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Friday News: AGU; on Science News on Science Blogs;

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Hi folks, here are some of the thoughts that came to my mind over the last few days.

AGU — looking back

The AGU fall meeting happened a couple of weeks ago now. However, it’s still vividly in my mind and there are still thoughts popping up:

  • it was such a big meeting, so that it was impossible to see or hear everything. Hence it is a great thing for the people who attended the meeting, as well as for people who did not, that some of the lectures are available online. Here is a great example, the online version of of a presentation, the Bjerkens Lecture, given by Richard B. Alley from Penn State University. As it happens, the best live talk I have attended at the meeting was also by Richard B. Alley, when he talked about flying buttresses and ice shelves. The Bjerkens Lecture is on the role of CO2 in earth’s history. Here are a few of my thoughts:

    • for times when there are no more ice cores available, those earth scientists (that is the climate-earth-scientists as opposed to “us hydrogeologists”) need to do the same thing as we do — look for other sources of data that help them to infer what they were looking for in the first place. One example that Alley presents is that they look for the density of openings in ancient leafs. Leaves “have to decide” if they put many holes in their leaves, which allows them to take in a lot of CO2 which they need for breathing, but which also dries them out quicker – or if they put few holes in their leaves, allowing little CO2 to come in but at the same time allowing only little water to go out. If the atmosphere contains little CO2, plants need relatively more holes in their leaves. I think this is a great example of “complimentary independent data-sets“, a term coined by John Cherry. Call me a geek, but I do like this term!

    • Alley mentions snowball earth, and there is also a cool picture in his talk from Namibia, which can be found here

    Alternative Text

    Boulders dropped by icebergs into laminated marine sediment in late Precambrian time, Narachaampspos, Kaokoveld, Namibia. The chief proponent of the Snowball Earth hypothesis, Paul Hoffman, points to the transition to carbonate rocks which indicate the sudden termination of this frigid event. Photo M. J. Hambrey.

    • Alley mentions very briefly something along the lines that the mid-range models are right. Well, I don’t think that’s surprising. I would argue that the more important question is, if the extreme models get the extremes right…
  • There are two other blog-posts related to AGU which I want to point out:

Soil in the News

Two sites, “ScienceDaily” and “ScienceBlog” have the exact same story today, with exact the same heading: “Water hits and sticks: Findings challenge a century of assumptions about soil hydrology”. That sounds quite intriguing. Both articles stat that the research they write about is published on Nature Geoscience, but neither link to the paper. It is here. The “paper” is actually called in Nature Geoscience lingo a “letter”, and I am not sure what that implies.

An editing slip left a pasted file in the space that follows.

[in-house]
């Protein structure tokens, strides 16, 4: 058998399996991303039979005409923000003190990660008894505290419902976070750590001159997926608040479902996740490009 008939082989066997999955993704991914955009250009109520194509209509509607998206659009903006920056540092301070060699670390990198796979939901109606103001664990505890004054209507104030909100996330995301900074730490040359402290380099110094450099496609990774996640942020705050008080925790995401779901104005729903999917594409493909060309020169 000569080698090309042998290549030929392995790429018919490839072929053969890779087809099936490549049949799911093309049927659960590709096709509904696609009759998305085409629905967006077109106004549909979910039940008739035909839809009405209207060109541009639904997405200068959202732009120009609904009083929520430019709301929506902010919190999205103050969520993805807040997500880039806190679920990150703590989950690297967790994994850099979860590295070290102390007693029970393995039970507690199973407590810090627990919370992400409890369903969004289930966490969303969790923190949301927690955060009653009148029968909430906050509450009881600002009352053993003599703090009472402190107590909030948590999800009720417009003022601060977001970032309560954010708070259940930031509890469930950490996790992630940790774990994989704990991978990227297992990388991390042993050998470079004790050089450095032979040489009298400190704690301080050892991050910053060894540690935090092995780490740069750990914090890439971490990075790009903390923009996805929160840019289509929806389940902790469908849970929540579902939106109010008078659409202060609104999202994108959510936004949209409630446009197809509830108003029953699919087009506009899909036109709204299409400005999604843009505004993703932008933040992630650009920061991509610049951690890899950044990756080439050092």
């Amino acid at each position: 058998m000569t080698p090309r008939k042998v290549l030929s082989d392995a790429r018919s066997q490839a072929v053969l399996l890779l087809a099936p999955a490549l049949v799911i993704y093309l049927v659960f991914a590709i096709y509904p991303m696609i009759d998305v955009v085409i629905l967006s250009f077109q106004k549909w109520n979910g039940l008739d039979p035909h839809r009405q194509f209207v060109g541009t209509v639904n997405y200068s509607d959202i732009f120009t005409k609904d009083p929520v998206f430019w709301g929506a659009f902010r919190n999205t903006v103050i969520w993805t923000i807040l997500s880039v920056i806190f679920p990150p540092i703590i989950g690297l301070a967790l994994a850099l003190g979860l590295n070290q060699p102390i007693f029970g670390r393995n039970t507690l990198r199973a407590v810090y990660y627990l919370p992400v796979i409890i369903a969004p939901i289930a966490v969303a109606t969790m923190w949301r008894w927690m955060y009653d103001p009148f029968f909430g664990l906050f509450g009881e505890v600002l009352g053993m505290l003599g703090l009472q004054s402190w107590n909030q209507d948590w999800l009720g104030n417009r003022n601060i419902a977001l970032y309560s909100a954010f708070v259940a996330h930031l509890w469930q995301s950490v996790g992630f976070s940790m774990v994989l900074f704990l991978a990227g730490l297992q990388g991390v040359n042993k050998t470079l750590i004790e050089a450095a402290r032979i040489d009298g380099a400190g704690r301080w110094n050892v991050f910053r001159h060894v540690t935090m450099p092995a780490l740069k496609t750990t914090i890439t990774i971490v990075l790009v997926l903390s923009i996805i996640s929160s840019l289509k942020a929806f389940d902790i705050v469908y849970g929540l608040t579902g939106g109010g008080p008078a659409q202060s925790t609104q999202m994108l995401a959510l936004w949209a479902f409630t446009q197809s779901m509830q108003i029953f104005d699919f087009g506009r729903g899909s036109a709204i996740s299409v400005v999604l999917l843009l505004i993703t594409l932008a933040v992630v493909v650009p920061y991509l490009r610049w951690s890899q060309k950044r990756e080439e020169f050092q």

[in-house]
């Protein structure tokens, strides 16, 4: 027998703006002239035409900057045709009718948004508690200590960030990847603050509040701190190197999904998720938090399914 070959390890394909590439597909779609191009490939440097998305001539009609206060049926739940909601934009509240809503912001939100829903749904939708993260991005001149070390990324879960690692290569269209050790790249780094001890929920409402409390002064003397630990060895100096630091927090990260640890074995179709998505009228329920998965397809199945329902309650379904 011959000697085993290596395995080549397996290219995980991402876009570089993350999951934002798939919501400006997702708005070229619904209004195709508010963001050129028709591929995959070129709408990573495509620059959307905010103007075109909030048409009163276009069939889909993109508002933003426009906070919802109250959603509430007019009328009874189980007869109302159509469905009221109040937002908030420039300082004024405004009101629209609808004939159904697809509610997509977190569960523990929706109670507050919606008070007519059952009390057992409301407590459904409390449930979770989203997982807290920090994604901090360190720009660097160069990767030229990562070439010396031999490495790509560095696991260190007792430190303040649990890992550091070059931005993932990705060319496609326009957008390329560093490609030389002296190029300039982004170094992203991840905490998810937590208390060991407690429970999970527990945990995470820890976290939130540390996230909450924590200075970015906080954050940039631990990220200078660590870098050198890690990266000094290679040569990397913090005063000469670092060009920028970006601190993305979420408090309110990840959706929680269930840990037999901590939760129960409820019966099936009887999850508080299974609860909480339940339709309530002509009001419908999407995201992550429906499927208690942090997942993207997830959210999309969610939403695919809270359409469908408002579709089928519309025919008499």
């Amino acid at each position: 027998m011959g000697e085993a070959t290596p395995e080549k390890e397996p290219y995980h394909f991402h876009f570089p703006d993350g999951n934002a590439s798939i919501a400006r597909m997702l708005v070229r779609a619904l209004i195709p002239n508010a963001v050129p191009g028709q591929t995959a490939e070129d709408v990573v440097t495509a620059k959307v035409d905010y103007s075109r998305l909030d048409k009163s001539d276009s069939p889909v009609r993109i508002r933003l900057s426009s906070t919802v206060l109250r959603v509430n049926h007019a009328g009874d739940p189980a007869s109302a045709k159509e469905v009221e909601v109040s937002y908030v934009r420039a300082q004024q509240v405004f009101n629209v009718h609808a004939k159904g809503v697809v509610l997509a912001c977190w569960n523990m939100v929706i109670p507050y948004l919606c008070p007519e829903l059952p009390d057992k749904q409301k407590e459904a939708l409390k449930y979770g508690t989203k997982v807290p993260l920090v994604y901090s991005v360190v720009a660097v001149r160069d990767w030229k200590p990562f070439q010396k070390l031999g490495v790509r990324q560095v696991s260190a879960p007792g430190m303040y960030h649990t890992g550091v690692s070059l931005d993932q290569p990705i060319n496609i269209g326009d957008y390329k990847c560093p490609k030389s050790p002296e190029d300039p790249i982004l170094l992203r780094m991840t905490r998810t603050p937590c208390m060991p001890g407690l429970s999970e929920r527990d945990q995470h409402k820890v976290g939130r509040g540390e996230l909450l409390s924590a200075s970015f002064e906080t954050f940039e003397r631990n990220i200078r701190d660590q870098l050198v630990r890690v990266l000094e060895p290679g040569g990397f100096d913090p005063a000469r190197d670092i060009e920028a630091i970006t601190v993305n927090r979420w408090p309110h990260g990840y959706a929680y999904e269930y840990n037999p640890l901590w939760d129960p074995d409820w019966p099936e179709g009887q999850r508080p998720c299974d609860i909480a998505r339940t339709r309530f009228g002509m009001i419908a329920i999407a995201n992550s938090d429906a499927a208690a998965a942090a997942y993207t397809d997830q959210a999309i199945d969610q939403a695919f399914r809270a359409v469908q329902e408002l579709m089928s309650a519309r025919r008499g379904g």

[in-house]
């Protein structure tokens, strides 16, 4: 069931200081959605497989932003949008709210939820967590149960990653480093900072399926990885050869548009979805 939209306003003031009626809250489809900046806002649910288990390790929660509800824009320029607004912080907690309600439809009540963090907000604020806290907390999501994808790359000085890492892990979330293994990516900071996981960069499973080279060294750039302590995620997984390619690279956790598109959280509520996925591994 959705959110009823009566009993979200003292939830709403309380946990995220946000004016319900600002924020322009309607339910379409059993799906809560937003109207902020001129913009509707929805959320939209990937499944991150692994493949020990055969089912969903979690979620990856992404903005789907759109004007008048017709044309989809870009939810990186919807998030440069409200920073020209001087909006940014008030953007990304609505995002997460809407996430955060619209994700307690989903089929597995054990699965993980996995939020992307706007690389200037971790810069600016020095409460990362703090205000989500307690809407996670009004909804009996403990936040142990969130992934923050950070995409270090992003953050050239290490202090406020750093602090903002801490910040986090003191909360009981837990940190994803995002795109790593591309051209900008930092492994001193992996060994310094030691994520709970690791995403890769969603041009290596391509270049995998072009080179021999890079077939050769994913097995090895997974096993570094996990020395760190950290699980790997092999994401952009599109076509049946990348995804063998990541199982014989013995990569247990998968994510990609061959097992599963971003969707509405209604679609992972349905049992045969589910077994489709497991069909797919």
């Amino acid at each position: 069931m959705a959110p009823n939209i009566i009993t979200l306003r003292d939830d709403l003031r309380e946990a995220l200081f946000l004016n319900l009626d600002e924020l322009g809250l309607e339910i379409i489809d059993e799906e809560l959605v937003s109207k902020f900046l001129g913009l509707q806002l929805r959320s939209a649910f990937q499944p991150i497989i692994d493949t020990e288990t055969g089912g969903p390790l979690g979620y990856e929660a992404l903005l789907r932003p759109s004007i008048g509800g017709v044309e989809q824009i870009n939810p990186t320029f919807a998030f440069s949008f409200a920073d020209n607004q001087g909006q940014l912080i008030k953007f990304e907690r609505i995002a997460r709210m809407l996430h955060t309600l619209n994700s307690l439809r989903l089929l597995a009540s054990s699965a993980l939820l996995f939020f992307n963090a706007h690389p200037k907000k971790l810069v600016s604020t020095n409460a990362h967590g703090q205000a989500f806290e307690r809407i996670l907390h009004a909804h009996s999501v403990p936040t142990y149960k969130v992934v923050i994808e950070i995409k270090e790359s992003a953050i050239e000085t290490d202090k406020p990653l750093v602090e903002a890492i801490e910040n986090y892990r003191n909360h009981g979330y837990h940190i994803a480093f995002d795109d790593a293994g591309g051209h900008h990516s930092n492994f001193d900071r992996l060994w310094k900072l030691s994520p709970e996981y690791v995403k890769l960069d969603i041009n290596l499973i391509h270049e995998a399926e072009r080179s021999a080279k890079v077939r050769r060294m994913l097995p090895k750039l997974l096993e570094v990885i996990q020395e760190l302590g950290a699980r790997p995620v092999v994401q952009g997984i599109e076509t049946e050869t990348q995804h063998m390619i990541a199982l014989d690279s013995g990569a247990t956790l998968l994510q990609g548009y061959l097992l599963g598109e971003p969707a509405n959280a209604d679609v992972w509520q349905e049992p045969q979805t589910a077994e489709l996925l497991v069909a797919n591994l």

Here is how I picture the process: it rains, some water enters the soil below the root zone, it continues it’s path towards the water table, some might flow laterally (towards a stream), some other part might be perched, and finally the rest makes it to the water table. On its way to the water table, it is commonly assumed, as the authors point out, that “water entering the soil as precipitation displaces the water that was present previously, pushing it deeper into the soil and eventually into the stream”, a concept referred to as “translatory flow”. Here is my first complaint, as stated above, I don’t think all the water below the root zone must go straight into a stream. But I agree with the (so far commonly used) concept of displacement.

The authors collected isotopic data, which suggests that “a pool of tightly bound water that is retained in the soil and used by trees does not participate in translatory flow, mix with mobile water or enter the stream.” And I think this is the key finding of this letter. Some water of the process I described above, might stay very close to the root zone.

This finding makes the authors suggest that their implications “are perhaps most profound for biogeochemical cycling and transport of nutrients to streams”. At the same time the authors concede that

“(t)his conceptual framework requires further testing to see if the underlying mechanisms are true, and if such separation of water resources holds for different climates and locations.”

I am wondering, how these two blog posts in ScienceDaily and ScienceBlog actually happened. Who wrote them? With what intentions?

More Water-Related News

  • WaterWired has put up a great list of “Well-Worn Water Words” in two parts (part 1, part 2). Here is my favourite:

Water is the new oil because whisky is for drinking and water is for fighting, unless you are already in a water war, in which case you are probably already in water-power nexus from which only integrating science and policy will begin to address the fish versus farmer conflict defeating all efforts toward sustainability.

Written by Claus

January 22nd, 2010 at 9:57 am